You kept getting sick. I didn’t know what that meant.

*

Maybe every time there was a tornado on Long Island, I was away with you. Maybe it was when we went to North Carolina. Or during our trip to West Virginia. Or amidst our Pittsburgh adventure. Or while we were at your aunt’s lake house in New Jersey.

*

We fought in the parking lot of a casino, but it was romantic. You hugged me every time I cried.

*

You were growing away from me. I checked your location. You were at a friend’s house. I thought you loved being inside me, then you weren’t even near me. When you were, I unplugged the yellow and blue lights at the same time, knowing you didn’t want your body in mine. I wished we weren’t separate entities. I wanted to be one with you. There was a gap between us, filled with static.

*

There is a website where people can predict tornadoes. The worst one to ever strike Long Island will be on July 9, 2141. I won’t be alive to watch it.

*

I checked your location. You were getting heroin. I had no choice but to go about my day. I went to Barnes and Noble because I needed books for class. I slid paperbacks into my bag and headed to the restrooms to sob and try calling you again. On the line, a woman told me: You look like a cartoon. Not in a bad way, I’m an artist.

*

You moved to Philadelphia for recovery. I drank gin in my room alone. The dot became a never-ending loading symbol.

*

One morning, I was sitting at a cafe reading Maggie Nelson’s Bluets and getting ready to drive to you. It was two and a half hours away and the drive sometimes gave me panic attacks. I always went 90 on the Jersey Turnpike. When I started cleaning up to leave, you texted me asking if we could do the next day. I cried and cried and cried. I found out later that it was because you relapsed and were sick again.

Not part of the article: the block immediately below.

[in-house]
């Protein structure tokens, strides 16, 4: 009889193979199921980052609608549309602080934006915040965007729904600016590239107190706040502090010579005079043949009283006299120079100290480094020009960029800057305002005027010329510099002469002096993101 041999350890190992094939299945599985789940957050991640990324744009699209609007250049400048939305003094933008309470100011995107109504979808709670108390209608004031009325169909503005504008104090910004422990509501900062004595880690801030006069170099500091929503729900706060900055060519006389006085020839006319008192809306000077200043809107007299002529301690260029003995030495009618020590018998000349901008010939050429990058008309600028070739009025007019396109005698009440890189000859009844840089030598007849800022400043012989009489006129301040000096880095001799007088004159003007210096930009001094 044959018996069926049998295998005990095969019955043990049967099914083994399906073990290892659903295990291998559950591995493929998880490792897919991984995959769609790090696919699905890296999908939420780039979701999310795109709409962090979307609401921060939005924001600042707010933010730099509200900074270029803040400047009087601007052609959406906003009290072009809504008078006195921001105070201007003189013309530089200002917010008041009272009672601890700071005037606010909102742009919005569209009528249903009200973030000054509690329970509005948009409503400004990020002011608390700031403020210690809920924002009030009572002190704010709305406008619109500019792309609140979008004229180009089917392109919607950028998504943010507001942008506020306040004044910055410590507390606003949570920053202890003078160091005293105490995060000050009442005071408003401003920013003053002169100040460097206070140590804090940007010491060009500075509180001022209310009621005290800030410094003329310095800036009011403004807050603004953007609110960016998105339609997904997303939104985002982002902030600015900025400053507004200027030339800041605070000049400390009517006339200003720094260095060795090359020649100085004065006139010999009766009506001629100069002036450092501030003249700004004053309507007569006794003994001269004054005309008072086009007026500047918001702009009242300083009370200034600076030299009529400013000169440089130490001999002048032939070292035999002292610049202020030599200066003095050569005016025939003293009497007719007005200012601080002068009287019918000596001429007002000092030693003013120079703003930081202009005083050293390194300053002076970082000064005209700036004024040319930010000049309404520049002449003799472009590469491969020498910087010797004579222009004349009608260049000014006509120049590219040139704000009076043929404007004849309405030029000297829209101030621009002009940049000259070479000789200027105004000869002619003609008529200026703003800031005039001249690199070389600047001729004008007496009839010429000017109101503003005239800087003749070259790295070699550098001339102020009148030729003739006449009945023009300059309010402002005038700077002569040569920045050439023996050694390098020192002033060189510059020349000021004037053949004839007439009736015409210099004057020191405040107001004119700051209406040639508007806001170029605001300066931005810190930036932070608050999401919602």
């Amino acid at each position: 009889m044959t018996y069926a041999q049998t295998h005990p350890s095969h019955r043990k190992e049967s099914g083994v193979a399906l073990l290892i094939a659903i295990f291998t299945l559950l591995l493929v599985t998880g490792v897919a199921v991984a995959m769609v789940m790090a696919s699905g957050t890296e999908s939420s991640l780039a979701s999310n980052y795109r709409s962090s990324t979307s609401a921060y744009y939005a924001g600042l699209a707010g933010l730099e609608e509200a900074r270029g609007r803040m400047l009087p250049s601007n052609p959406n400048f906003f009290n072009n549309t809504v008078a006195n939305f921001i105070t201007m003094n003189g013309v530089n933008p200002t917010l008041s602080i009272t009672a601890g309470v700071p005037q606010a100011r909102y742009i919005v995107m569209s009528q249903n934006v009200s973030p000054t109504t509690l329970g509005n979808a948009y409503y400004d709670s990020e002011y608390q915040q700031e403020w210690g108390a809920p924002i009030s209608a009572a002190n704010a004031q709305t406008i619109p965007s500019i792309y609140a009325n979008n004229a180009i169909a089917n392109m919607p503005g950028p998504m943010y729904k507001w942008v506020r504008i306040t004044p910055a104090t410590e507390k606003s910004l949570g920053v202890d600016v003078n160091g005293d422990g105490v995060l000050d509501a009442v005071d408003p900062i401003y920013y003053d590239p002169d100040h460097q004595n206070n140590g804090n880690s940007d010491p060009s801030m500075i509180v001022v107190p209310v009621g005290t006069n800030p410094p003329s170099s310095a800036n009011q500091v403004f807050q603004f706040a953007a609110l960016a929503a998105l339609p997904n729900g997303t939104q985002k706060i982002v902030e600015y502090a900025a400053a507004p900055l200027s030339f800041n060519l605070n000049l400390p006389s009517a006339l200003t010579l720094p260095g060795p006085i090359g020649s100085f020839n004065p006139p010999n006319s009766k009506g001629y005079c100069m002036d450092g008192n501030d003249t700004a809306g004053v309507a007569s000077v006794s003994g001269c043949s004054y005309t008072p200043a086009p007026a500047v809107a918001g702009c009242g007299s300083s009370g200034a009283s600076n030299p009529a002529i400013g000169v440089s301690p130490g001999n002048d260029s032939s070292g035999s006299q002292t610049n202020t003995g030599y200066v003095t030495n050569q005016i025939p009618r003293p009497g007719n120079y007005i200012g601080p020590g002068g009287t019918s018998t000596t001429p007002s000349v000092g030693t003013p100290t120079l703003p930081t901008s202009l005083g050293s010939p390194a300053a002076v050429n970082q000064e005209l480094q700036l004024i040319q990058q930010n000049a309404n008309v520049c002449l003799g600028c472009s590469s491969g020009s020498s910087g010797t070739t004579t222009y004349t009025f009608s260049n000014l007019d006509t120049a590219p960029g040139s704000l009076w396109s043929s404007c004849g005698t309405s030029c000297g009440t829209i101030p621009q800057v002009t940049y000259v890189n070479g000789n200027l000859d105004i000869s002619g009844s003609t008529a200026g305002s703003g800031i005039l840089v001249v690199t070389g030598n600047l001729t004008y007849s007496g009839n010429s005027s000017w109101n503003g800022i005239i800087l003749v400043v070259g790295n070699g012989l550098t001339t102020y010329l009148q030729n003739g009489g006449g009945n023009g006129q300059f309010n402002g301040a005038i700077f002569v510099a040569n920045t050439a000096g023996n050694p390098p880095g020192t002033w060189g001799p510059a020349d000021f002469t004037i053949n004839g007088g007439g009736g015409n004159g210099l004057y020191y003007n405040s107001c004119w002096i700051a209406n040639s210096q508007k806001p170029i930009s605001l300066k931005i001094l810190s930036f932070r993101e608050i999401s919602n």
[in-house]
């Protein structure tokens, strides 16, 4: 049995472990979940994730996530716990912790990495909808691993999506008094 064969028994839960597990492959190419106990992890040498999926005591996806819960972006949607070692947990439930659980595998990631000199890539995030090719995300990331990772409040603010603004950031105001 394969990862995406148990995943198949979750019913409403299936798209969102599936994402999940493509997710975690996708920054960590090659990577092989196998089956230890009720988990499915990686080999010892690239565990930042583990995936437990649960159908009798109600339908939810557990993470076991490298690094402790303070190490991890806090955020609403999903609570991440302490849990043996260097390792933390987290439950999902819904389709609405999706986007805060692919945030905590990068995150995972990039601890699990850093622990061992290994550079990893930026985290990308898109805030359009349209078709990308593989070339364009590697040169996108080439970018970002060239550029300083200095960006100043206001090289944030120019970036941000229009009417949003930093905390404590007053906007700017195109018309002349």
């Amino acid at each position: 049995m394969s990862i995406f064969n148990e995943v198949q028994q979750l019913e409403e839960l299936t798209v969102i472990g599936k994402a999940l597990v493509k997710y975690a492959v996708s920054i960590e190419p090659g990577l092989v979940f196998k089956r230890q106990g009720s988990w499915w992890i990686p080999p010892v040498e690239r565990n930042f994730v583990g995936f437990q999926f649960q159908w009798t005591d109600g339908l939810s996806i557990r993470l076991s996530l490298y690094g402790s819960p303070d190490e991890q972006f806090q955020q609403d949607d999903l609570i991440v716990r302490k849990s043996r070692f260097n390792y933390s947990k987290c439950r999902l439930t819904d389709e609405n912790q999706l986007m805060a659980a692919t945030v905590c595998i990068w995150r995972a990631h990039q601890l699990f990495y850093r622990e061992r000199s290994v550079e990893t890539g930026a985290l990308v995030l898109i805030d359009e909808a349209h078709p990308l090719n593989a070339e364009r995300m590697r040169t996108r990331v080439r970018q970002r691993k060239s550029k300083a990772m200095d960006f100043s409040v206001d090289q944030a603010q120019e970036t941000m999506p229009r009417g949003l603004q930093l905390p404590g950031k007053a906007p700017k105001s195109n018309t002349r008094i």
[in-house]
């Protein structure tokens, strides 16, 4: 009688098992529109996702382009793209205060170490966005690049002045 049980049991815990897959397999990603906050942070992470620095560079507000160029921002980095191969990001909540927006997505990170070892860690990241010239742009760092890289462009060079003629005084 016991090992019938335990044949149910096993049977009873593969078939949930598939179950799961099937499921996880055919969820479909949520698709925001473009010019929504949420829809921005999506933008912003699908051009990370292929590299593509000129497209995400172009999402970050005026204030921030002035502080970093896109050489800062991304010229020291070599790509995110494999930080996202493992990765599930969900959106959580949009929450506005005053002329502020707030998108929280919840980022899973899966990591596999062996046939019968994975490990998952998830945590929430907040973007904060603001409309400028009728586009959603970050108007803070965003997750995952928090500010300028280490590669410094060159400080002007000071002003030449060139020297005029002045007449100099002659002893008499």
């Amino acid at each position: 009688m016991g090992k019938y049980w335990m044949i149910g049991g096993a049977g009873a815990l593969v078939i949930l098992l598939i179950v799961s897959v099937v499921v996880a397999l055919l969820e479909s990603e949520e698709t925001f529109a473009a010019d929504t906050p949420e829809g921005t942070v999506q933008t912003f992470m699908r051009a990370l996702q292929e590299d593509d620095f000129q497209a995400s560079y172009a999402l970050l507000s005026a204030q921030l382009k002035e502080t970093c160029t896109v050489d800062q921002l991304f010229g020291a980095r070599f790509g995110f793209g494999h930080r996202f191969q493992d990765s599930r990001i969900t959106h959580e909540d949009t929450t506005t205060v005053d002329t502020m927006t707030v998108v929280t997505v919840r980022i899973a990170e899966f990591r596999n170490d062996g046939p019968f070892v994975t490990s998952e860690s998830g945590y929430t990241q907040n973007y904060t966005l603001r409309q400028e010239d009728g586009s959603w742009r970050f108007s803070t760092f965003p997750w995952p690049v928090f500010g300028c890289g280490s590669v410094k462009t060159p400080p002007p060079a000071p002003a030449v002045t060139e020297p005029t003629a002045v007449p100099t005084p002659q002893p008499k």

*

I asked you if you could get me flowers. You never did.

*

You found someone else to love when I faded out of your life. Someone to spend nights in hotels with. Someone to post pictures of. Someone to replace me. Someone to relapse with—even better than me. I was someone you hid from; she got to see you down to your core, float with you in that staticky world you loved to escape to. Someone to save you, someone to bring you back from the dead, someone to wake you up from that nightmare that took the air out of your lungs. I was in another state when your heart stopped beating, and I didn’t find out until months later, like it never happened. I can’t hate her because she is why you’re still alive.

*

A loneliness flooded in that I had not felt in years. I thought: I am not anybody’s first, or second, or third.

*

I underlined in Bluets: “For to wish to forget how much you loved someone — and then, to actually forget — can feel, at times, like the slaughter of a beautiful bird who chose, by nothing short of grace, to make a habitat of your heart.”

*

I have memories, but they are just images, ideas, fragments, poems, parts, pieces, and you are just a person, far away, a dot on a map I no longer have, a tornado swirling through a different city.


Danielle Chelosky is a New York-based writer who explores music and culture for MTV News and The FADER, while diving into sex and relationships for Rejection Letters and Flypaper Lit. She's an editorial assistant at Hobart Pulp.

Art by Bob Schofield @anothertower

Read Next: BACKFLASH by Rebecca Portela